Skykomish, known affectionately by railway employees, rail fans and it's citizens as "Sky" got its start in life from the Great Northern Railway. In 1889, James J. Hill (the Empire Builder) decided to extend his railroad from Montana all the way to the Pacific Ocean. Mr. Hill hired John F. Stevens, famed as the builder of the Panama Canal and his work with the China-Trans Siberian Railroad, to determine the exact route of the railroad.
After discovering Maria’s Pass in Montana Mr. Stevens continued west to Spokane and the Columbia River. Crossing the Cascade Mountain Range they settled on building the railway through the pass that now bears his name.
John Maloney was hired to help survey and design the railroad and was advised to develop a homestead seventeen miles east of Steven’s Pass, in an area called the “flat spot”.
Later, during the construction of the railroad in 1892, the soon to be town, was called “Maloney's Siding”. The depot was a boxcar sidetracked for this purpose. After completion of the railroad in 1893 a post office was established and the town became known as “Skykomish”. The town was platted in 1899 and it was incorporated on June 5, 1909. Mr. Maloney built a store to supply the needs of railroad men.
Frank Wandschneider built a hotel to accommodate the men. The original store is still here but the hotel burned in 1904. Today's Skykomish Hotel and Restaurant was built in 1905 by D.J. Manning. The restaurants and card rooms were open twenty-four hours a day to accommodate the railroad crews. Card games consisting of poker and panguingue (pan) were the favorites of railroad men to pass the time between calls to work.
The first scheduled train went through Skykomish on June 18, 1893. The engineer on this first train was Patrick McEvoy. Mr. McEvoy later settled here and in 1897 opened a saloon that became a gathering place for railroad men he knew during his railroad days. Originally known as the Olympia it still prospers as the Whistling Post Tavern despite a recent arson.
The first depot, a roundhouse, a coal chute and a water tank were built in 1894. From 1894 to 1922 the division point of the railroad shifted several times between Goldbar and Skykomish. In 1922 the division point was moved back to Skykomish. The original depot that was built on the south side of tracks was moved to the north side of the tracks.
1922-1923 was a period of change in Skykomish. Besides the moving of the depot, a hotel was built by Mr. Hatley. It is now known as the Cascadia. This replaced what was originally Martin's Boarding House. Also many of the shack like buildings that were along the tracks on the south side of the street were removed and the area cleaned up. Later a small park was built and maintained by the Great Northern on the west side of the depot. Today the park is maintained by the Skykomish Lions Club.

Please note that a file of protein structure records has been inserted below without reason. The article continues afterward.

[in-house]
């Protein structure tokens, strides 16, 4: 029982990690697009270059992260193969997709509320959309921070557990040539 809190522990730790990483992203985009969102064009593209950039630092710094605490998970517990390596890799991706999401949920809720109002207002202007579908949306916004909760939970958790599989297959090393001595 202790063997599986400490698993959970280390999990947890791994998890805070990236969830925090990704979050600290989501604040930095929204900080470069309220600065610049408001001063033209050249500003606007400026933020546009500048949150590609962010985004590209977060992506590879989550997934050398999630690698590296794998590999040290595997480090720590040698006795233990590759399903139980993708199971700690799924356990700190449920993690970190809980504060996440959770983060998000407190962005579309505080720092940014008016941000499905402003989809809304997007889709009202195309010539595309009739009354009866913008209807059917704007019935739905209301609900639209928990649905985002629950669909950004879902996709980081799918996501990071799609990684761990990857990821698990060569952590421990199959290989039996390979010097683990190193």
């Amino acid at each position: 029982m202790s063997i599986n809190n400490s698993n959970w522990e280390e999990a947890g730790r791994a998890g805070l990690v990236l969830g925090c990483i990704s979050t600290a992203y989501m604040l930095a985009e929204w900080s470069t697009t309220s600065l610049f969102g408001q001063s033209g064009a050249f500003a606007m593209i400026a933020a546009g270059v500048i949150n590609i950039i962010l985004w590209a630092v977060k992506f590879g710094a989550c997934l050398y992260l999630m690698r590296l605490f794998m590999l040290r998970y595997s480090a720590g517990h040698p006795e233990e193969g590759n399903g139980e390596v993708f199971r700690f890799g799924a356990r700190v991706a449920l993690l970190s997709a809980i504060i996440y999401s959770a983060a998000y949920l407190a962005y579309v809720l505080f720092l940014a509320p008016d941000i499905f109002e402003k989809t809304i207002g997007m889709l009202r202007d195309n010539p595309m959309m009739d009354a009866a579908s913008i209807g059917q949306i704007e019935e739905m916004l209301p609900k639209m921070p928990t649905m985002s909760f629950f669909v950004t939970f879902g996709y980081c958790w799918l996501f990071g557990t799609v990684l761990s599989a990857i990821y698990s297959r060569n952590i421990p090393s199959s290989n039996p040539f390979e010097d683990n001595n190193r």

On March 5, 1927 electric engines began operation from Skykomish east. In 1956 a ventilation system was installed in the Cascade Tunnel to permit the operation of diesel engines through the tunnel. On July 31, 1956 the last electric engine left Sky. This was probably the beginning of the end of the glory days of railroading in Skykomish. At one time eight passenger trains a day stopped in Skykomish. (Eight mail deliveries per day!) During the passenger train era some of the finest passenger trains in America stopped in Skykomish — the Great Northern Flyer, the Oriental Limited, the Cascadian, the Western Star and the Empire Builder. Also there was a train affectionately known as the "Dinky" that went to Seattle in the morning and returned to Skykomish in the evening. The last passenger service ended in May 1971.
Today about 20 trains a day pass through Sky with their shipments of products from all over the United States and many foreign countries. Amtrak's "Empire Builder" passes through west in the morning and east in the evening en route between Seattle and Chicago.
In December 1970 the business district was nearly destroyed by a fire. The fire destroyed the old false front buildings between the Skykomish Hotel and the Whistling Post Tavern that gave the town the western frontier look typical of so many railroad towns where the tracks were "Main Street".
The steam and electric engines are gone, the wooden cabooses and boxcars are a thing of the past. But the romance of the railroad lingers.
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